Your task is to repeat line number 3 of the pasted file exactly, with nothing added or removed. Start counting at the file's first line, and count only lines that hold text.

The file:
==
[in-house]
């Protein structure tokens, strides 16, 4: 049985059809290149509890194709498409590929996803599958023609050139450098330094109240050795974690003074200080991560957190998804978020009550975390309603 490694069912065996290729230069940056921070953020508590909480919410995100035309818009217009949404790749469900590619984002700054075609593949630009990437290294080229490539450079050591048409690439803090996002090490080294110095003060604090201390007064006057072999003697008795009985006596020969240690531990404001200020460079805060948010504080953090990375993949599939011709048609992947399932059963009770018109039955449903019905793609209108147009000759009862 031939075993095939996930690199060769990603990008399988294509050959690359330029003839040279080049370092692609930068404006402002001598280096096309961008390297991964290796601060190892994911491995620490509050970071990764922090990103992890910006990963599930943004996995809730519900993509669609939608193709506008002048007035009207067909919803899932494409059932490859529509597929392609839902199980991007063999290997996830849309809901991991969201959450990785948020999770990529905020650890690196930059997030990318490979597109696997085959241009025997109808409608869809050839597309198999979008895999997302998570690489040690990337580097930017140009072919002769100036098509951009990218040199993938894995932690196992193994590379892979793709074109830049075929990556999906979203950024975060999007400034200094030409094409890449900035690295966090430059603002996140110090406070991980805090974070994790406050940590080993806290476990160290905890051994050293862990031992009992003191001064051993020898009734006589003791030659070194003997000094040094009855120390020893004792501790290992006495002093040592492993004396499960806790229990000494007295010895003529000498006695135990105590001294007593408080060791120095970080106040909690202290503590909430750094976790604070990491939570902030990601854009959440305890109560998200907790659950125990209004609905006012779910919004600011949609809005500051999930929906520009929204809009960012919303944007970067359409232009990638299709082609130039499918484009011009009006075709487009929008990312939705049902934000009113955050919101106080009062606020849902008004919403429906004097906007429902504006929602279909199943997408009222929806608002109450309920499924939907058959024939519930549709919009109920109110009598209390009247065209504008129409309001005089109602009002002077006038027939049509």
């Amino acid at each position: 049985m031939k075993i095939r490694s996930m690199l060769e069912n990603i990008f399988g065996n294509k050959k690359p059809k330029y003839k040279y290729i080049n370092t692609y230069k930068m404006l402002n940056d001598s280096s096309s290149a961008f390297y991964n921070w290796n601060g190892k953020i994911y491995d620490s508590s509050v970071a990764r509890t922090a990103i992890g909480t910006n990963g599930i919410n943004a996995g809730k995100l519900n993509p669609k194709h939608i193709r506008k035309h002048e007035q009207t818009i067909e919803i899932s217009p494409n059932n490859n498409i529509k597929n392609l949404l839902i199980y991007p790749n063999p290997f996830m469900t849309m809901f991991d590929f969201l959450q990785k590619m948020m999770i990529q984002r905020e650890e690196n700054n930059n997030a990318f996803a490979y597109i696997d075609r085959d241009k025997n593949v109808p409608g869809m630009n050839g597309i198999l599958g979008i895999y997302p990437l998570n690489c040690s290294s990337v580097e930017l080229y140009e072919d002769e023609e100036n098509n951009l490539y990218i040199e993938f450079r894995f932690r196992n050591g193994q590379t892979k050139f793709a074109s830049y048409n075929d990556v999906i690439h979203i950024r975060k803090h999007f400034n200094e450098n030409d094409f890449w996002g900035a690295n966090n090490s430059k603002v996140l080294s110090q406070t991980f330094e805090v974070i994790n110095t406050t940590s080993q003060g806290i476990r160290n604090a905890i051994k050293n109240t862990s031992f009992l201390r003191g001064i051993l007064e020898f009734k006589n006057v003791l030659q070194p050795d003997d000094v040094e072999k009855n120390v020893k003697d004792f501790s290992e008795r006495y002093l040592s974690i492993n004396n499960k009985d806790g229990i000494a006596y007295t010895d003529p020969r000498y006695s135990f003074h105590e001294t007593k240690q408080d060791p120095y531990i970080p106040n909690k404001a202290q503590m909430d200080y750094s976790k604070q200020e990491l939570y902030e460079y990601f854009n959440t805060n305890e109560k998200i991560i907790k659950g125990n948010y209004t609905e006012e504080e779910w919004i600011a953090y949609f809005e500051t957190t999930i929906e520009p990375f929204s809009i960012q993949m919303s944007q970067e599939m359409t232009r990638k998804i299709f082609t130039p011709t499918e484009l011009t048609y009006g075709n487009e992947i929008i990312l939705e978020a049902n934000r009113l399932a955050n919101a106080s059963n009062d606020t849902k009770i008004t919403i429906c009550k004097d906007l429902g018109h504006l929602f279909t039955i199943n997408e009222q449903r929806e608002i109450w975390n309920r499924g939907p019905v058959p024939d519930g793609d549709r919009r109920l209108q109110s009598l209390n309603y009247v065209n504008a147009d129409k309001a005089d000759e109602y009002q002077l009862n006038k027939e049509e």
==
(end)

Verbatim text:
């Amino acid at each position: 049985m031939k075993i095939r490694s996930m690199l060769e069912n990603i990008f399988g065996n294509k050959k690359p059809k330029y003839k040279y290729i080049n370092t692609y230069k930068m404006l402002n940056d001598s280096s096309s290149a961008f390297y991964n921070w290796n601060g190892k953020i994911y491995d620490s508590s509050v970071a990764r509890t922090a990103i992890g909480t910006n990963g599930i919410n943004a996995g809730k995100l519900n993509p669609k194709h939608i193709r506008k035309h002048e007035q009207t818009i067909e919803i899932s217009p494409n059932n490859n498409i529509k597929n392609l949404l839902i199980y991007p790749n063999p290997f996830m469900t849309m809901f991991d590929f969201l959450q990785k590619m948020m999770i990529q984002r905020e650890e690196n700054n930059n997030a990318f996803a490979y597109i696997d075609r085959d241009k025997n593949v109808p409608g869809m630009n050839g597309i198999l599958g979008i895999y997302p990437l998570n690489c040690s290294s990337v580097e930017l080229y140009e072919d002769e023609e100036n098509n951009l490539y990218i040199e993938f450079r894995f932690r196992n050591g193994q590379t892979k050139f793709a074109s830049y048409n075929d990556v999906i690439h979203i950024r975060k803090h999007f400034n200094e450098n030409d094409f890449w996002g900035a690295n966090n090490s430059k603002v996140l080294s110090q406070t991980f330094e805090v974070i994790n110095t406050t940590s080993q003060g806290i476990r160290n604090a905890i051994k050293n109240t862990s031992f009992l201390r003191g001064i051993l007064e020898f009734k006589n006057v003791l030659q070194p050795d003997d000094v040094e072999k009855n120390v020893k003697d004792f501790s290992e008795r006495y002093l040592s974690i492993n004396n499960k009985d806790g229990i000494a006596y007295t010895d003529p020969r000498y006695s135990f003074h105590e001294t007593k240690q408080d060791p120095y531990i970080p106040n909690k404001a202290q503590m909430d200080y750094s976790k604070q200020e990491l939570y902030e460079y990601f854009n959440t805060n305890e109560k998200i991560i907790k659950g125990n948010y209004t609905e006012e504080e779910w919004i600011a953090y949609f809005e500051t957190t999930i929906e520009p990375f929204s809009i960012q993949m919303s944007q970067e599939m359409t232009r990638k998804i299709f082609t130039p011709t499918e484009l011009t048609y009006g075709n487009e992947i929008i990312l939705e978020a049902n934000r009113l399932a955050n919101a106080s059963n009062d606020t849902k009770i008004t919403i429906c009550k004097d906007l429902g018109h504006l929602f279909t039955i199943n997408e009222q449903r929806e608002i109450w975390n309920r499924g939907p019905v058959p024939d519930g793609d549709r919009r109920l209108q109110s009598l209390n309603y009247v065209n504008a147009d129409k309001a005089d000759e109602y009002q002077l009862n006038k027939e049509e």